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Are supercell batteries worth it?

Discussion in 'Pickups & Electronics [BG]' started by RabidMusic, May 19, 2020.

  1. RabidMusic

    RabidMusic Supporting Member

    Jan 29, 2012
    I think it is about time to replace the 9v battery in my Ibanez SR1400. Sadly, the bass does not have a pop open door. You have to unscrew the back base plate to get to the battery. Did that and notice that it has a GP Supercell battery. Those seem to be hard to find, but if it keeps me from having to remove the back plate very often it might be worth it to replace it with the best, longest lasting battery I can find.

    Is it worth it to put in another supercell? Do they really last longer? Where do you find yours? Is the Energizer Max in the same league? Those are easier to find.
  2. dwizum


    Dec 21, 2018
    GP Supercell batteries are a bargain basement product - GP's own website refers to them as "the most economical energy solution in the range." They're carbon-zinc, which is cheap old technology that generally doesn't perform as well as typical modern alkaline batteries and is generally only used where low cost is the primary objective. In a very low drain use case (like a bass preamp) the difference may not be significant between a battery like that and a higher-end battery, but it's probably good practice to avoid bargain batteries in general, just from a reliability perspective. Put in whatever name brand battery you can easily get at a reasonable price. Energizer Max should be fine if that's what you have available.

    Personally, I don't bother spending on premium batteries for music gear (since the performance increases are often only a factor in higher current applications) but I also try to avoid the cheapest product in the line.
    RSBBass likes this.
  3. testing1two

    testing1two Supporting Member

    Feb 25, 2009
    Southern California
    Onboard preamps have such a low current draw that a standard battery should last well over 300 hours of playing time. It's so much time that nobody keeps track of it so they wouldn't know if a better battery was lasting 10 minutes or 20 hours longer. Buying better batteries is mostly a peace of mind trick we play on ourselves.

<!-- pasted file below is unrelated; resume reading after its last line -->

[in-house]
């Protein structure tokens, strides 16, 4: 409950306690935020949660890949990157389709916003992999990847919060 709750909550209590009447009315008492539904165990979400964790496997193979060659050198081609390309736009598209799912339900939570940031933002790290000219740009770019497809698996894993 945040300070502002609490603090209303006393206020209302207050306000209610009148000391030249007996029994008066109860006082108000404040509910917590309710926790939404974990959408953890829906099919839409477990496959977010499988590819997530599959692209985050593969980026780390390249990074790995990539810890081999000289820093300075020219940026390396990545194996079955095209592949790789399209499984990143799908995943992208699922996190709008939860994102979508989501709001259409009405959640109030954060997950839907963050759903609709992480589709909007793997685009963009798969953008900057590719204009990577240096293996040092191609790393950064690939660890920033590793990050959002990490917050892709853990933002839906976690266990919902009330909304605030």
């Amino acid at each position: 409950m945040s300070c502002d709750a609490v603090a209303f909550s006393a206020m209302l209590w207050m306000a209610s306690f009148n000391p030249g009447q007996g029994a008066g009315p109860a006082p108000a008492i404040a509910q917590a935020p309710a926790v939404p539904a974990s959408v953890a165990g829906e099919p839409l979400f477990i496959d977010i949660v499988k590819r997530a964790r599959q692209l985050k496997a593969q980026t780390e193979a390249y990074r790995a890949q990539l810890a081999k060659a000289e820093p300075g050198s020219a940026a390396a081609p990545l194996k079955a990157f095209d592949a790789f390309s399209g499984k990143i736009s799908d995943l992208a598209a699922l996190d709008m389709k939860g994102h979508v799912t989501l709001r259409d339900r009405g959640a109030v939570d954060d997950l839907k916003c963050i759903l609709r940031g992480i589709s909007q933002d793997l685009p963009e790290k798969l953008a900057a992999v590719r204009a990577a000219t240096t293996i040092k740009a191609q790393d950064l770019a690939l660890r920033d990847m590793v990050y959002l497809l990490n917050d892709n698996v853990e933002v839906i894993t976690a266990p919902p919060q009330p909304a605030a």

Out of paranoia I used to buy nothing but medical grade ProCell batteries having had batteries die on stage, mid-song on basses without an active/passive switch.

    When it became a matter of livelihood and professional reputation I put my gigging basses on a maintenance schedule so the batteries get changed at regular intervals well before they go dead. This allows me to use regular Duracell or Energizer batteries, though I still buy the ProCell batteries if I can find a good deal. Old habits die hard.
    fhm555 likes this.
  4. JRA

    JRA my words = opinion Supporting Member

    i switched to lithium-ion 9v batteries after experiencing them as longer-lasting in the various places i use them. they're pricier (i'm paying about $6-8 per) but they last longer. are they worth it? = somewhat: if you can appreciate longer intervals between battery changes for the higher price. (i do...but i'm not a "battery snob!" :D )
    AEVAREX likes this.
  5. RabidMusic

    RabidMusic Supporting Member

    Jan 29, 2012
    Thanks for the replies. One more question.

    Are some types or brands less likely to leak when in storage? I put my Sony Tenori-On in the closet and forgot it for a year. Got it out and the batteries had leaked. Don't want that to happen to my bass.
  6. dwizum


    Dec 21, 2018
    I think the simplest solution to that is to remove batteries before storing things for long term periods. That said, lithium batteries are by nature less likely to leak than alkaline or zinc. I don't know if brand is significant, given that googling can find reports of just about every brand leaking.
    RSBBass likes this.
  7. Pilgrim

    Pilgrim Supporting Member

    If it's any help, I read a test of alkaline batteries by Consumer Reports a few years ago, and their verdict was "they all perform essentially the same, just buy what's on sale."

    And I have also noted that since we tend to leave batteries in devices longer, I've had more leakage and more damage in various battery powered devices in the past 15 years than ever before. I STRONGLY agree not to leave batteries installed if you're not using the device. Example: I use programmable Logitech universal remotes for all my TV systems, but I keep the original remotes in each room in case I need access to a specific capability available on the factory unit. But i just keep a pair of loose batteries with them; I don't leave batteries in the remotes.
    Last edited: May 19, 2020
    202dy and Lownote38 like this.
  8. Energizer Industrial is what you want:
    RabidMusic likes this.
  9. fhm555

    fhm555 So FOS my eyes are brown Supporting Member

    Feb 16, 2011
    My J Plus requires removing the backplate to change the battery. The first year i had it it died on me on stage but fortunately it has an active/passive switch. After that though i mad a point to swap my battery every six months. I’d write the rate swapped and the date to swap it in six months on a strip of tape i stuck to my case just head of the carry handle so i’d see it every time i picked up the case. I still kept a spare in the case and would put it in when i changed out the old one then put a fresh one in for a spare. Never been an issue. Back then I used Kodak 9V but when they disappeared i switched to Duracell and Thats been it since.
  10. Geri O

    Geri O

    Sep 6, 2013
    Florence, MS

    Or these...

    Either last a stinking long time for me.

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